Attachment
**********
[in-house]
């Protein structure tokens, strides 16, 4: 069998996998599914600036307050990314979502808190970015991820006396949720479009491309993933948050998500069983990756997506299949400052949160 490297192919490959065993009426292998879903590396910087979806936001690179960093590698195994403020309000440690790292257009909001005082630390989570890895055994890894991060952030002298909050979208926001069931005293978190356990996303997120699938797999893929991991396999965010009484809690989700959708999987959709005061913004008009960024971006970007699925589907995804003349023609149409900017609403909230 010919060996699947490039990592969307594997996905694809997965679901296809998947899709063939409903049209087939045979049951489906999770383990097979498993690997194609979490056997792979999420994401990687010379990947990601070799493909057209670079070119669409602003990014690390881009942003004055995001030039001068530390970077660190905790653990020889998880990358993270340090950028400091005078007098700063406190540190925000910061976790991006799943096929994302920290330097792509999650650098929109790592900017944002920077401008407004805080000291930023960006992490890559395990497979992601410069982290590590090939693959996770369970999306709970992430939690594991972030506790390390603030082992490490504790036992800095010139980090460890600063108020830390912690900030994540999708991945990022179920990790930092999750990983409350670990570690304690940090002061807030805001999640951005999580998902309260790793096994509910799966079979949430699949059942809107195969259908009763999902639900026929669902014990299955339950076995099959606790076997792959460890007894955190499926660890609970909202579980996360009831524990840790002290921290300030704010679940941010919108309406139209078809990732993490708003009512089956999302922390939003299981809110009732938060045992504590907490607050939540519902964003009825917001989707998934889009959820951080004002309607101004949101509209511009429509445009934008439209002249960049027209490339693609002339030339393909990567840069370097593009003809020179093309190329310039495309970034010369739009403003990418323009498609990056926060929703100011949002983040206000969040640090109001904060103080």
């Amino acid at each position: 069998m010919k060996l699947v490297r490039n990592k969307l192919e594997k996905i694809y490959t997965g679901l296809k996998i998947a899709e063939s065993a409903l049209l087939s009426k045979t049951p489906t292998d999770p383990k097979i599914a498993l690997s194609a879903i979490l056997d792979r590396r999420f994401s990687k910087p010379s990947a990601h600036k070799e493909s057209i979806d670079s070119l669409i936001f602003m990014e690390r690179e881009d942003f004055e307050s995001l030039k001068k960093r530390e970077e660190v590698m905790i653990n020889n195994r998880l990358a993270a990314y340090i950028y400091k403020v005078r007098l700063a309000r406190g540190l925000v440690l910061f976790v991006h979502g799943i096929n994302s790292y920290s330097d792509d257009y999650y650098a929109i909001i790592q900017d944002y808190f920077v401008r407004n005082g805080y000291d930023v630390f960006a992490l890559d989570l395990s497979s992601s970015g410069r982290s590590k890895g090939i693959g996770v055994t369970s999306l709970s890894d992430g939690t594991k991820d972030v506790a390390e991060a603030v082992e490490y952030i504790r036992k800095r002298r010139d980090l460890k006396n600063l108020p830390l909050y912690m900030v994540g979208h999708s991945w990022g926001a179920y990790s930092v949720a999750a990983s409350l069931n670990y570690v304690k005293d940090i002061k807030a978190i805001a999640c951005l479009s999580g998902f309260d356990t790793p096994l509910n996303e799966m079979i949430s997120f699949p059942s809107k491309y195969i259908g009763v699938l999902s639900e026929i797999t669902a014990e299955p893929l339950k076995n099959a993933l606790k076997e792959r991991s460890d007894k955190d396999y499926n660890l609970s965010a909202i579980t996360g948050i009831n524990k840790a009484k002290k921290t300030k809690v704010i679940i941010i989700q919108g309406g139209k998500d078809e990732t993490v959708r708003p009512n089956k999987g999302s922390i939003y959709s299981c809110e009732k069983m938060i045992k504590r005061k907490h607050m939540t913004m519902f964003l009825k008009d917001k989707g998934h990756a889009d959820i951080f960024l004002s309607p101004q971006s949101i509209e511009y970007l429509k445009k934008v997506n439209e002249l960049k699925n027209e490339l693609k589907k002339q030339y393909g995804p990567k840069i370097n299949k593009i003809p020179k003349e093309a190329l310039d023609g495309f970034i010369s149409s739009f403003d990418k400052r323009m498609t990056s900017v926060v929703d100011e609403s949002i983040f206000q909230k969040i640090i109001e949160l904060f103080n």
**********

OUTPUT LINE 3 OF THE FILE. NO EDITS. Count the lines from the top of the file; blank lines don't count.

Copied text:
């Amino acid at each position: 069998m010919k060996l699947v490297r490039n990592k969307l192919e594997k996905i694809y490959t997965g679901l296809k996998i998947a899709e063939s065993a409903l049209l087939s009426k045979t049951p489906t292998d999770p383990k097979i599914a498993l690997s194609a879903i979490l056997d792979r590396r999420f994401s990687k910087p010379s990947a990601h600036k070799e493909s057209i979806d670079s070119l669409i936001f602003m990014e690390r690179e881009d942003f004055e307050s995001l030039k001068k960093r530390e970077e660190v590698m905790i653990n020889n195994r998880l990358a993270a990314y340090i950028y400091k403020v005078r007098l700063a309000r406190g540190l925000v440690l910061f976790v991006h979502g799943i096929n994302s790292y920290s330097d792509d257009y999650y650098a929109i909001i790592q900017d944002y808190f920077v401008r407004n005082g805080y000291d930023v630390f960006a992490l890559d989570l395990s497979s992601s970015g410069r982290s590590k890895g090939i693959g996770v055994t369970s999306l709970s890894d992430g939690t594991k991820d972030v506790a390390e991060a603030v082992e490490y952030i504790r036992k800095r002298r010139d980090l460890k006396n600063l108020p830390l909050y912690m900030v994540g979208h999708s991945w990022g926001a179920y990790s930092v949720a999750a990983s409350l069931n670990y570690v304690k005293d940090i002061k807030a978190i805001a999640c951005l479009s999580g998902f309260d356990t790793p096994l509910n996303e799966m079979i949430s997120f699949p059942s809107k491309y195969i259908g009763v699938l999902s639900e026929i797999t669902a014990e299955p893929l339950k076995n099959a993933l606790k076997e792959r991991s460890d007894k955190d396999y499926n660890l609970s965010a909202i579980t996360g948050i009831n524990k840790a009484k002290k921290t300030k809690v704010i679940i941010i989700q919108g309406g139209k998500d078809e990732t993490v959708r708003p009512n089956k999987g999302s922390i939003y959709s299981c809110e009732k069983m938060i045992k504590r005061k907490h607050m939540t913004m519902f964003l009825k008009d917001k989707g998934h990756a889009d959820i951080f960024l004002s309607p101004q971006s949101i509209e511009y970007l429509k445009k934008v997506n439209e002249l960049k699925n027209e490339l693609k589907k002339q030339y393909g995804p990567k840069i370097n299949k593009i003809p020179k003349e093309a190329l310039d023609g495309f970034i010369s149409s739009f403003d990418k400052r323009m498609t990056s900017v926060v929703d100011e609403s949002i983040f206000q909230k969040i640090i109001e949160l904060f103080n």